You’re lucky when you’re an Olympic sporter in a well-respected discipline like fencing. Once a cyclist is suspected of doping – and that’s before having any positive test – he’s out of the race and probably out of his team as well, as happened last year with the leader in the Tour the France, the Dane Michael Rasmussen. He was out of the Tour and kicked from his Rabobank team because he had lied about his whereabouts at one point. There wasn’t even a drug test involved.
Top Italian fencing champion Andrea Baldini has failed a doping test and the country is up in arms about it. “Fencing is a sport of skill in which using your head is more important than any physical ability, so why would one need doping?”, asks four time Olympic gold medallist Valentina Vezzali, who ads for good measure that she has known Baldini “since he was a boy” in an article entitled “Doping doesn’t live here”.
In true Italian style a conspiracy theory has surfaced in which the second hopeful of the Italian fencing community, Andrea Cassarà, has put something in Baldinis drink. Of course, there is no proof of that and there probably never will be. But it’s a remarkable twist when compared to all those claims about the supposed cleanliness of this sport. Something is apparently rotten in the fencing community so Vezzali can talk all she wants – the cat is out of the bag.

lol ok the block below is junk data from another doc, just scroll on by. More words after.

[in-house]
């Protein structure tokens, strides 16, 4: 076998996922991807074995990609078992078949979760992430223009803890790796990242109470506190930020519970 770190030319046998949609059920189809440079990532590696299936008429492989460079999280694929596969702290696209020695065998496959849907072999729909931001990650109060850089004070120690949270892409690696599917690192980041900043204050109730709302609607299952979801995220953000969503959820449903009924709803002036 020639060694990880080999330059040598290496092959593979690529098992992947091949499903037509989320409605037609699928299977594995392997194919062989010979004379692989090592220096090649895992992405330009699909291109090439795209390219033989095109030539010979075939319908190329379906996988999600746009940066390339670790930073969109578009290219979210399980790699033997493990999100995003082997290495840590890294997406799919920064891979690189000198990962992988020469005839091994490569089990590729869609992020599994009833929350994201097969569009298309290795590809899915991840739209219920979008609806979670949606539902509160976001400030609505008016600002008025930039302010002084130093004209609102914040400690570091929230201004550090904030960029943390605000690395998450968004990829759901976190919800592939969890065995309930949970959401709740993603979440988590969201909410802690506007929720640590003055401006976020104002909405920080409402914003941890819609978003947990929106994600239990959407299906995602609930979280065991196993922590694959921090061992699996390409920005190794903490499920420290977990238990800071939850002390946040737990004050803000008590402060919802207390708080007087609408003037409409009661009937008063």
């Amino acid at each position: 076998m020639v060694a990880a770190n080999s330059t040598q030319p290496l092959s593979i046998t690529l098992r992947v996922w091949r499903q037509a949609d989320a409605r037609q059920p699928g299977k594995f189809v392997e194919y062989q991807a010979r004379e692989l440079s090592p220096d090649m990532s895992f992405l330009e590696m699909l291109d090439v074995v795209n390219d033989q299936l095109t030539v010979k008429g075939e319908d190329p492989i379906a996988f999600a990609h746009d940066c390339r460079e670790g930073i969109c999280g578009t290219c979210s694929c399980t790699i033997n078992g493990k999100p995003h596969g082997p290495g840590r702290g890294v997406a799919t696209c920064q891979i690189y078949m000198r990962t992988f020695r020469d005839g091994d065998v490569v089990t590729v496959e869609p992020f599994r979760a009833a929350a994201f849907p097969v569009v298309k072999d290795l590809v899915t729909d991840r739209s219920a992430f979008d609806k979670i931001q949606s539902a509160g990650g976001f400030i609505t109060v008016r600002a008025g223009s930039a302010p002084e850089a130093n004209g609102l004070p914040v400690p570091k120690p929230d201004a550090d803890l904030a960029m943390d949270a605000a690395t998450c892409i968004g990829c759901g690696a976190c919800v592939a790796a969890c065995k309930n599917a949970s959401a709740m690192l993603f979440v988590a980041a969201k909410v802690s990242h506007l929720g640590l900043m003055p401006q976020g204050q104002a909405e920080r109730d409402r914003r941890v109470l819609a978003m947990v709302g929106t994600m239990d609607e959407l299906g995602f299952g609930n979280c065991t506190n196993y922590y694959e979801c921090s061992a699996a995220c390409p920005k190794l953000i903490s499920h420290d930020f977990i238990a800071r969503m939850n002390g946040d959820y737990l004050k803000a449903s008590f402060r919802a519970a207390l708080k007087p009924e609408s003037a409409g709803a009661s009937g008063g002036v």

Fact is that there’s doping even in chess, and fact is also that in 1987, French Olympic fencing champion Jean-Francois Lamour was tested positive for caffeine. Performance enhancing substances can be used for any human performance – the idea that doping can only enhance physical strength is an old wives’ tale and Vezzali is spreading it in the hope to save the reputation of her sports. She will probably succeed, too, for people want to believe that their heroes are ‘clean’. And amidst the ever-increasing amount of doping scandals sports organizations are keen to present their particular disciplin as a ‘pure’ sports, of course.
Sadly, I don’t think there are clean sports anymore. Even amateurs use performance enhancers in the quest to win and perhaps be noticed by professional teams or organizations. The only question remaining is whether we must continue the cat-and-mouse game of inventing new drugs and inventing ways to detect them, or that we simply must accept the fact that people use performance enhancers in order to win. Bearing in mind the death of more than a few great sportsmen linked to (former) doping use, I say we should continue the fight.